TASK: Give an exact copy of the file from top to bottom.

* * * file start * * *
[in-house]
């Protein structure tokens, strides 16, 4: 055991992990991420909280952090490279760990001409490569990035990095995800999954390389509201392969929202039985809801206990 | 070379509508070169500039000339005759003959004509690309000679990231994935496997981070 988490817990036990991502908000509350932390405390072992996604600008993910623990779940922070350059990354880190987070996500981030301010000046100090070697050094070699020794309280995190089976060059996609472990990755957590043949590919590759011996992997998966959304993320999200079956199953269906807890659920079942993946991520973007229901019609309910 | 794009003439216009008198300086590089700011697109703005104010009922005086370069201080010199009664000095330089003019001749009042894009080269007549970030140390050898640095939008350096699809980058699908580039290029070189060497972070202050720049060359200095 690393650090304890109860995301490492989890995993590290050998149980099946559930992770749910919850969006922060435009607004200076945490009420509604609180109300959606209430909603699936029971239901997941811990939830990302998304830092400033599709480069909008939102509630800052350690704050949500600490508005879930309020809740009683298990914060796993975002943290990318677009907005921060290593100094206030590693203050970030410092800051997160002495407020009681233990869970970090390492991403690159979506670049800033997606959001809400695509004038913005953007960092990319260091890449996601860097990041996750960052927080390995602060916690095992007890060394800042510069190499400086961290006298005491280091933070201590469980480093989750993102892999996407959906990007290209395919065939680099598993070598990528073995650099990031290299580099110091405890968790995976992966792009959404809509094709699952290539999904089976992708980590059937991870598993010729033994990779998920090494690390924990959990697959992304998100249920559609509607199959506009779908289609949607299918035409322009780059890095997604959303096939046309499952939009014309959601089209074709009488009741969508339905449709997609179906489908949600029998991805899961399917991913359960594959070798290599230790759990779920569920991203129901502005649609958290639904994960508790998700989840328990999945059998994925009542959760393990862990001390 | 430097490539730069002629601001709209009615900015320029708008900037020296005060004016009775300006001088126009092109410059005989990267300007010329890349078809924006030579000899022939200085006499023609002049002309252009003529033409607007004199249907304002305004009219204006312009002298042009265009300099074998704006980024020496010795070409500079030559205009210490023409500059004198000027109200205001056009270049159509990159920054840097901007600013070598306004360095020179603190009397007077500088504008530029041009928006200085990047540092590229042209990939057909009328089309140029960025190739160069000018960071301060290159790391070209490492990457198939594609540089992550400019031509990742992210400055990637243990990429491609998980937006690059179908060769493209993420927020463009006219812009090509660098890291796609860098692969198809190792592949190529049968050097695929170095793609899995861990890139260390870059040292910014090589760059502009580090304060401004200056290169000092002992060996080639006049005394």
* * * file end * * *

[in-house]
């Protein structure tokens, strides 16, 4: 055991992990991420909280952090490279760990001409490569990035990095995800999954390389509201392969929202039985809801206990 | 070379509508070169500039000339005759003959004509690309000679990231994935496997981070 988490817990036990991502908000509350932390405390072992996604600008993910623990779940922070350059990354880190987070996500981030301010000046100090070697050094070699020794309280995190089976060059996609472990990755957590043949590919590759011996992997998966959304993320999200079956199953269906807890659920079942993946991520973007229901019609309910 | 794009003439216009008198300086590089700011697109703005104010009922005086370069201080010199009664000095330089003019001749009042894009080269007549970030140390050898640095939008350096699809980058699908580039290029070189060497972070202050720049060359200095 690393650090304890109860995301490492989890995993590290050998149980099946559930992770749910919850969006922060435009607004200076945490009420509604609180109300959606209430909603699936029971239901997941811990939830990302998304830092400033599709480069909008939102509630800052350690704050949500600490508005879930309020809740009683298990914060796993975002943290990318677009907005921060290593100094206030590693203050970030410092800051997160002495407020009681233990869970970090390492991403690159979506670049800033997606959001809400695509004038913005953007960092990319260091890449996601860097990041996750960052927080390995602060916690095992007890060394800042510069190499400086961290006298005491280091933070201590469980480093989750993102892999996407959906990007290209395919065939680099598993070598990528073995650099990031290299580099110091405890968790995976992966792009959404809509094709699952290539999904089976992708980590059937991870598993010729033994990779998920090494690390924990959990697959992304998100249920559609509607199959506009779908289609949607299918035409322009780059890095997604959303096939046309499952939009014309959601089209074709009488009741969508339905449709997609179906489908949600029998991805899961399917991913359960594959070798290599230790759990779920569920991203129901502005649609958290639904994960508790998700989840328990999945059998994925009542959760393990862990001390 | 430097490539730069002629601001709209009615900015320029708008900037020296005060004016009775300006001088126009092109410059005989990267300007010329890349078809924006030579000899022939200085006499023609002049002309252009003529033409607007004199249907304002305004009219204006312009002298042009265009300099074998704006980024020496010795070409500079030559205009210490023409500059004198000027109200205001056009270049159509990159920054840097901007600013070598306004360095020179603190009397007077500088504008530029041009928006200085990047540092590229042209990939057909009328089309140029960025190739160069000018960071301060290159790391070209490492990457198939594609540089992550400019031509990742992210400055990637243990990429491609998980937006690059179908060769493209993420927020463009006219812009090509660098890291796609860098692969198809190792592949190529049968050097695929170095793609899995861990890139260390870059040292910014090589760059502009580090304060401004200056290169000092002992060996080639006049005394």